Masochists guide to buying a HUD foreclosure

Everyone and their brother is buying real estate to rent to a tenant now because prices are low and the rental market is red hot. Most investors pay cash and buy low priced condos. More and more, I see well-meaning folks choosing to buy HUD foreclosures that are $100,000.00 or less. These are properties that had FHA mortgages, were foreclosed and HUD is reselling them after the foreclosure.

Buying a HUD foreclosure is a quirky mess and much harder than buying a Fannie Mae or Freddie Mac foreclosure, which I wrote about here.

In fact, you pretty much have to be a total masochist to put yourself through buying one of these. I don’t recommend buying one of these as your primary residence. Many of the properties are a wreck and you will have problems with the appraisal (see number 2 below). Only seasoned investors should buy these, and even they should be aware that they are marching into a swamp and should proceed with caution.

Here’s why HUD buys are so painful:

1. Earnest money will be gone if you cancel. I often tell clients that there is no way they will lose any earnest money on a purchase because I watch the date deadlines carefully and I know how to get the earnest back. Scratch that on a HUD buy. It is VERY LIKELY that you will lose your earnest money if you cancel a HUD purchase after the home inspection or later. Generally, the earnest money is only $500 to $1000, but who wants to flush that down the drain? HUD is terrible about returning deposits and if you cancel, the earnest money is toast and most likely you will never see it again.

2. Watch out for the appraisal if you get a mortgage. If you try to get a mortgage to buy a HUD property, most likely the appraiser will find problems with the property and will require that these things be repaired before closing. I recently had a Buyer try to purchase a HUD and the appraiser wanted a structural engineer to check the foundation and required thousand in repairs. That deal was dead on arrival. The problem is that you can’t make the repairs since you don’t own the property and HUD will refuse to make them. ┬áThere is a type of FHA mortgage called a 203k loan that you can get to make repairs on the property, but getting a 203k loan is like scaling┬áMt. Everest barefoot.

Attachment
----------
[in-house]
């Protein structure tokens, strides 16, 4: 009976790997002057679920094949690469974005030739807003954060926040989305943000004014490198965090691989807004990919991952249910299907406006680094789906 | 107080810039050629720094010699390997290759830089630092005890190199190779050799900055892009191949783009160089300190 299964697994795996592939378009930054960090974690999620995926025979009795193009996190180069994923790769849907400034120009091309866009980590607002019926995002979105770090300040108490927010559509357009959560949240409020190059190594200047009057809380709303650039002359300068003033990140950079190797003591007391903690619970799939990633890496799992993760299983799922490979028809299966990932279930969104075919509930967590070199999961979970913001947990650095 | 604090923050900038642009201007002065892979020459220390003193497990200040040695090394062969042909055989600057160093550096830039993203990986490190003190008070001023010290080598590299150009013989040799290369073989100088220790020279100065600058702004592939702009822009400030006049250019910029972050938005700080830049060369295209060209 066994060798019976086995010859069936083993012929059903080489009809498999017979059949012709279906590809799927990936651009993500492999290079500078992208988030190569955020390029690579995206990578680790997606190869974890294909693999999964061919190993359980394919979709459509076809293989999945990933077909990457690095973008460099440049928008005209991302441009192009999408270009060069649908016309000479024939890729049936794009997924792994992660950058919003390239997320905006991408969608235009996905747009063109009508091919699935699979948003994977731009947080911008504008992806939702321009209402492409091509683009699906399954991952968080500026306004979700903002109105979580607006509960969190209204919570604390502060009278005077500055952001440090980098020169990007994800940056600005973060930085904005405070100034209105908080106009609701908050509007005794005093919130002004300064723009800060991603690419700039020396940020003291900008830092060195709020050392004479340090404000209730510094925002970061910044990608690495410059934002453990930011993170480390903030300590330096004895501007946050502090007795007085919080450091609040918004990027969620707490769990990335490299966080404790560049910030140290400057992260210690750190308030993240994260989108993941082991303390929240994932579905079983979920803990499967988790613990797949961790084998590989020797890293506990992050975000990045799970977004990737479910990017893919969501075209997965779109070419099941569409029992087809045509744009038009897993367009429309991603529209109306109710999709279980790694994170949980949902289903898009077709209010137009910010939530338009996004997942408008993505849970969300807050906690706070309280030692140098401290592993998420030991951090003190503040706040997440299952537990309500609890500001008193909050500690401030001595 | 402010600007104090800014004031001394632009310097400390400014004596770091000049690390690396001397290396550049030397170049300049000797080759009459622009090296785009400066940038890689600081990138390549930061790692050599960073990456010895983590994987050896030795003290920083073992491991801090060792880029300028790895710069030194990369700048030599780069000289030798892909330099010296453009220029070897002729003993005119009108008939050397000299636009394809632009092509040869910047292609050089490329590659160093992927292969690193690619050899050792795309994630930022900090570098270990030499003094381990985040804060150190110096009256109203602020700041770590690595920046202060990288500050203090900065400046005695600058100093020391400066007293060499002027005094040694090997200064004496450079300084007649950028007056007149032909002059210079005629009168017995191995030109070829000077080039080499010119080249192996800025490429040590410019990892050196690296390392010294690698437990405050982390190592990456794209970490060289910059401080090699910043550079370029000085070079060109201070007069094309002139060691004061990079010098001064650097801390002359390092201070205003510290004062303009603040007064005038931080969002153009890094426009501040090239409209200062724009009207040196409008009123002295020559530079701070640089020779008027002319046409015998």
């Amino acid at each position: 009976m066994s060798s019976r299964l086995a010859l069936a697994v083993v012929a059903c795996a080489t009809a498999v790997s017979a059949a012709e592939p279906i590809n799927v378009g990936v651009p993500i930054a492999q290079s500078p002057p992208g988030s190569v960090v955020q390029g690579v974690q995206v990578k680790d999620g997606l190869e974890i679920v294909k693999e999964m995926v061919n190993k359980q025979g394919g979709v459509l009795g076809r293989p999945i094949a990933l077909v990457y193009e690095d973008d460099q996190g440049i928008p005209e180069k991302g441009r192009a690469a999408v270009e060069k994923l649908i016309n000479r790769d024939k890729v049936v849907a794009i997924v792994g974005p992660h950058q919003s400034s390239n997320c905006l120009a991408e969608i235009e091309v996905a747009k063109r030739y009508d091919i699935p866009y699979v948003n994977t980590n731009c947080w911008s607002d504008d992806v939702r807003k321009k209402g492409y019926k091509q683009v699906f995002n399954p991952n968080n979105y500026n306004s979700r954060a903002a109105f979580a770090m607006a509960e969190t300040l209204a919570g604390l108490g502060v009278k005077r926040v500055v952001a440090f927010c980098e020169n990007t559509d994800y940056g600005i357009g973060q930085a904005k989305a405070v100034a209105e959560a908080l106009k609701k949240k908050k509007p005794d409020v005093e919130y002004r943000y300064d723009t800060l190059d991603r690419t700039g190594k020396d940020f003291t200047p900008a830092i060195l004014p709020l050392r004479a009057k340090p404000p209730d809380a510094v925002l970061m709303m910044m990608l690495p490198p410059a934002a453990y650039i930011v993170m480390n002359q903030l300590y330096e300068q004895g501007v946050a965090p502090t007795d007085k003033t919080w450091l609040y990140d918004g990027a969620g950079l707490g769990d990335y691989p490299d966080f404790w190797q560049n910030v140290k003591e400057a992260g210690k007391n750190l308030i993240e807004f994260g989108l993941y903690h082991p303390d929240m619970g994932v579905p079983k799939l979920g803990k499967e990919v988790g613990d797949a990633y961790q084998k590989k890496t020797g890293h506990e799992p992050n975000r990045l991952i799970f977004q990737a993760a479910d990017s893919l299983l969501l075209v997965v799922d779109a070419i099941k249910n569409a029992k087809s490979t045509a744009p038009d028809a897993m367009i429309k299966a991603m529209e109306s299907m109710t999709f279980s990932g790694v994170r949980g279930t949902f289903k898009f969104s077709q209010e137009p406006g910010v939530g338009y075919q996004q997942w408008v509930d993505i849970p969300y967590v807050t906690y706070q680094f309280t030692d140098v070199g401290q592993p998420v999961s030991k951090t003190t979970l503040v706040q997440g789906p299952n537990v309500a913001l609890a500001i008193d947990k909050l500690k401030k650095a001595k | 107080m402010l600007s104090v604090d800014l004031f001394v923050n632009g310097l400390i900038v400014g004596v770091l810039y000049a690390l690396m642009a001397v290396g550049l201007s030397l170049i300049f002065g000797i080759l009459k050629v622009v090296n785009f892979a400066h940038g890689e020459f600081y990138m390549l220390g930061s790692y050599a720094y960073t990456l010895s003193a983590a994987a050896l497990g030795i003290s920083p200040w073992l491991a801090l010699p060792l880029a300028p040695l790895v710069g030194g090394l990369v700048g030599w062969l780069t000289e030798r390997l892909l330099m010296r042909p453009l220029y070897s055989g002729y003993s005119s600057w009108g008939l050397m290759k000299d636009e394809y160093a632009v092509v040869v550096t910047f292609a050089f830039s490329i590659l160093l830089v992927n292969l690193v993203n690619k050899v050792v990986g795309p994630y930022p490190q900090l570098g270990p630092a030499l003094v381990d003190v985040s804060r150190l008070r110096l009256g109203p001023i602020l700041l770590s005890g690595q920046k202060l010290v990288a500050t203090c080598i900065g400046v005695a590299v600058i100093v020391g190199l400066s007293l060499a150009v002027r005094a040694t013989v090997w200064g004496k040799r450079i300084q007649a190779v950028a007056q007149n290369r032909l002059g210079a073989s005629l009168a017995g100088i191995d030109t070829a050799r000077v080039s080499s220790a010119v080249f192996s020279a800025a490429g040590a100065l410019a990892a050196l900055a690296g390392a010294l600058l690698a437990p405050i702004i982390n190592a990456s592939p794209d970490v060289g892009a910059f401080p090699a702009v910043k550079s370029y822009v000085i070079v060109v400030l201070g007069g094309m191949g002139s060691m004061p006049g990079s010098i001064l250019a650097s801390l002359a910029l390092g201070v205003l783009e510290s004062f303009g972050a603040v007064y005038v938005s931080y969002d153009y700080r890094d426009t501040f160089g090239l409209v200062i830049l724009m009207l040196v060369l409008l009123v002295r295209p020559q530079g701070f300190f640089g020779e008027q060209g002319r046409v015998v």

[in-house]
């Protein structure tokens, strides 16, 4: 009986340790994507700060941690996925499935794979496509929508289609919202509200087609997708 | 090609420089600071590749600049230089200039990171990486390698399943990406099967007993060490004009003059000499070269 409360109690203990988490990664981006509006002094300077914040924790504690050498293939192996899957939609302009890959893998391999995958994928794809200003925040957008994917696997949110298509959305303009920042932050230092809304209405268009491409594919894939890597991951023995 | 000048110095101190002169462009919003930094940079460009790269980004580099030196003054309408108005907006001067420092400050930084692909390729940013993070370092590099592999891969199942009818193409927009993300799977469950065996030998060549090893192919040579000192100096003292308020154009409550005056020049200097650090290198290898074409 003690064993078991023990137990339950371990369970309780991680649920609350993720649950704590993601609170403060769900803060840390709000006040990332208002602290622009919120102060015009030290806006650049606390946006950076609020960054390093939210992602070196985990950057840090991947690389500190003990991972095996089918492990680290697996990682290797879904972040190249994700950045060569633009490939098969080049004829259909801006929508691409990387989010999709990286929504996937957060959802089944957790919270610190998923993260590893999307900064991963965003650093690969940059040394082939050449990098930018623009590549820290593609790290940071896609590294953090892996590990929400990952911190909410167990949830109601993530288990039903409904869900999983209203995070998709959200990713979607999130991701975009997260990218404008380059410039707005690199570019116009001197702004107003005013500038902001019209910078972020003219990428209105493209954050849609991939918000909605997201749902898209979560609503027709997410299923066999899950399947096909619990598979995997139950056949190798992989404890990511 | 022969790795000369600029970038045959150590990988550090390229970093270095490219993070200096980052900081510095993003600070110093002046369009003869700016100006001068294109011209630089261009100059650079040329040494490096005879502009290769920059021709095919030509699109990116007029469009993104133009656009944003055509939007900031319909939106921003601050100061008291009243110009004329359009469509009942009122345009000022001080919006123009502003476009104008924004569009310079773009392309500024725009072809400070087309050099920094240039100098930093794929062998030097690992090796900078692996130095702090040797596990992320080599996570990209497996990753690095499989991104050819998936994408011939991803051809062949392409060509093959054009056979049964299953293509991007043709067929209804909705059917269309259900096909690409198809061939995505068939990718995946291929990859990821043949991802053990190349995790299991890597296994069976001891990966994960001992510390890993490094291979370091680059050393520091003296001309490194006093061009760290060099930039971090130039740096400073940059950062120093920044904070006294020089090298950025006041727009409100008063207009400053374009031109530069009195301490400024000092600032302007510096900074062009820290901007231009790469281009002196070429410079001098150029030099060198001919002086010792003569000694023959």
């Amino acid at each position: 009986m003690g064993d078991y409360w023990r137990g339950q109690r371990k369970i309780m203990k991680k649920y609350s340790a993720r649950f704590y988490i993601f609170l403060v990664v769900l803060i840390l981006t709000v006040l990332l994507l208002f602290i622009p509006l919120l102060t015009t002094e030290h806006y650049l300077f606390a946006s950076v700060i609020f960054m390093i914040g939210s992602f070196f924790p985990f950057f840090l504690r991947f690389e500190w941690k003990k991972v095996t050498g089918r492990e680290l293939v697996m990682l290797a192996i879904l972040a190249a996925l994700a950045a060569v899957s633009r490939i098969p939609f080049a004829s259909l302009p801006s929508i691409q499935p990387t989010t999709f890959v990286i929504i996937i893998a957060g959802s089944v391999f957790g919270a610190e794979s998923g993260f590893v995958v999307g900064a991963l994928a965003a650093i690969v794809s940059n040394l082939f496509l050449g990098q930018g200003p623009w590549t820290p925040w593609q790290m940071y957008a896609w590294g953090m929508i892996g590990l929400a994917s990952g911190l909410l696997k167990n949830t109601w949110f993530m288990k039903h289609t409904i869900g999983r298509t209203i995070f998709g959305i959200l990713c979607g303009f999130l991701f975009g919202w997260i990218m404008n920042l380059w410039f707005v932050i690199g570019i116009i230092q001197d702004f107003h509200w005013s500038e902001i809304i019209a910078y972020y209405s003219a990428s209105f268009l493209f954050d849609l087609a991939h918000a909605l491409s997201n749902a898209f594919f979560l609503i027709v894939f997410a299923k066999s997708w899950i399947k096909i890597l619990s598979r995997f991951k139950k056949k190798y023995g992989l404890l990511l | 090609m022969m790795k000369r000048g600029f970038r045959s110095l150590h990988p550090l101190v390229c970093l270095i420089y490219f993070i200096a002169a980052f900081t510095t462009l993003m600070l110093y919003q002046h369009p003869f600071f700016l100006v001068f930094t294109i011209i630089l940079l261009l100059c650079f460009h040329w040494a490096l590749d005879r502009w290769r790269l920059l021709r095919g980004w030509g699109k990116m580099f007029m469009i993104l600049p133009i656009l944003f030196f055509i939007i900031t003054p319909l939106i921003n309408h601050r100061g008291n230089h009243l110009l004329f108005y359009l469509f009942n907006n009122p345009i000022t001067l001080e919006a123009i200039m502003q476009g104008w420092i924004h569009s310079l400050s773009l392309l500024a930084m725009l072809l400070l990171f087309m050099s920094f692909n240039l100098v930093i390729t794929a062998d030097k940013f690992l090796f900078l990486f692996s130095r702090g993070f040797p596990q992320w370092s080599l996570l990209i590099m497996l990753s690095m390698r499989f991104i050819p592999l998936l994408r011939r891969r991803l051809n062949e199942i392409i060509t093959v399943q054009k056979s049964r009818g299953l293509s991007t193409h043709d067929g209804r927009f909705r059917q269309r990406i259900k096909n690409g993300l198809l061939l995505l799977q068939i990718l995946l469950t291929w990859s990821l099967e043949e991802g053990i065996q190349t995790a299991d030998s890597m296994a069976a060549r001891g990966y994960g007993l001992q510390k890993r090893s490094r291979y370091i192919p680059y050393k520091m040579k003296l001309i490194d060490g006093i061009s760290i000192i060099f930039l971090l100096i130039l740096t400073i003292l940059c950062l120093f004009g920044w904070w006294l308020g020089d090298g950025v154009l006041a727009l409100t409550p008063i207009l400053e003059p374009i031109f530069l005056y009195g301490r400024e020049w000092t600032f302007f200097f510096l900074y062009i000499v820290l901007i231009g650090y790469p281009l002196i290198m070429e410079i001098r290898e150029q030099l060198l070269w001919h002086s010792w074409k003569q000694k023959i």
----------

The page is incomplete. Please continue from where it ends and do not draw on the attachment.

3. No attorney approval clause. Your attorney can’t make any changes to the HUD contract. You are stuck with it. It is an “as is” sale. You can’t cancel the contract 5 business days after signing it, like a traditional contract.

4. No title insurance from seller. HUD does not pay for title insurance, so you will have to pay $1500 to $2000 for an owner’s title insurance policy. Normally, the seller does buy title insurance, but HUD buys are different and the buyer has to pop for it.

5. With a condo, you will get stuck with 6 months of the foreclosed owners dues (plus attorney’s fees). Illinois law allows condo associations to charge the buyer for 6 months of the foreclosed owner’s condo dues, plus attorney’s fees. Usually, the seller will pay this (about 65% of the time) but not on a HUD buy. You will get sacked with this extra cost which ranges from $900 to $4000. Freaked out about buying a HUD yet? I don’t mean to be so negative, but I speak the truth here and it is not pretty.

6. You pay for extensions even if it’s the seller’s fault. This is perhaps the most annoying facet of buying a HUD. HUDs often close late, mainly due to the seller’s delay in ordering the paid assessment letter from the condo association if the property is a condo. If the closing does not happen in 45 days,the Buyer has to sign an extension form AND pay for the extension. The payment depends on the sales price and is about $200. The buyer has to do this even if the delay is the seller’s fault. The selling real agent has to handle this chore. If the agent doesn’t ask for an extension, the property goes back on the market and you lose your earnest money.

7. Waiting on the RESPA at closing. Assuming you finally get to closing, you have to sit at closing and wait until HUD signs the RESPA form that has all of the closing figures on it. They will not let you sign it until HUD signs it. Make sure you have three books fired up on your Kindle because you will be waiting for some time my friend.

8. Buyer pays for local transfer taxes. If you buy a property in a town that has a local transfer tax (that the seller would normally pay) like Elk Grove or Schaumburg, you Mr. Buyer will have to pay for and obtain the transfer tax stamp before closing. The seller will not pay for it or go get it.

You are far better off buying a Fannie Mae or Freddie Mac foreclosure (although they have their own quirks), but please be careful with HUD buys.

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Related posts:

  1. The Quirks of Buying a Fannie Mae Foreclosure
  2. Update: Quirks of buying FNMA foreclosure
  3. Short sale vs. foreclosure
  4. So you want to buy a foreclosure?
  5. One less quirk to buying a Fannie Mae foreclosure

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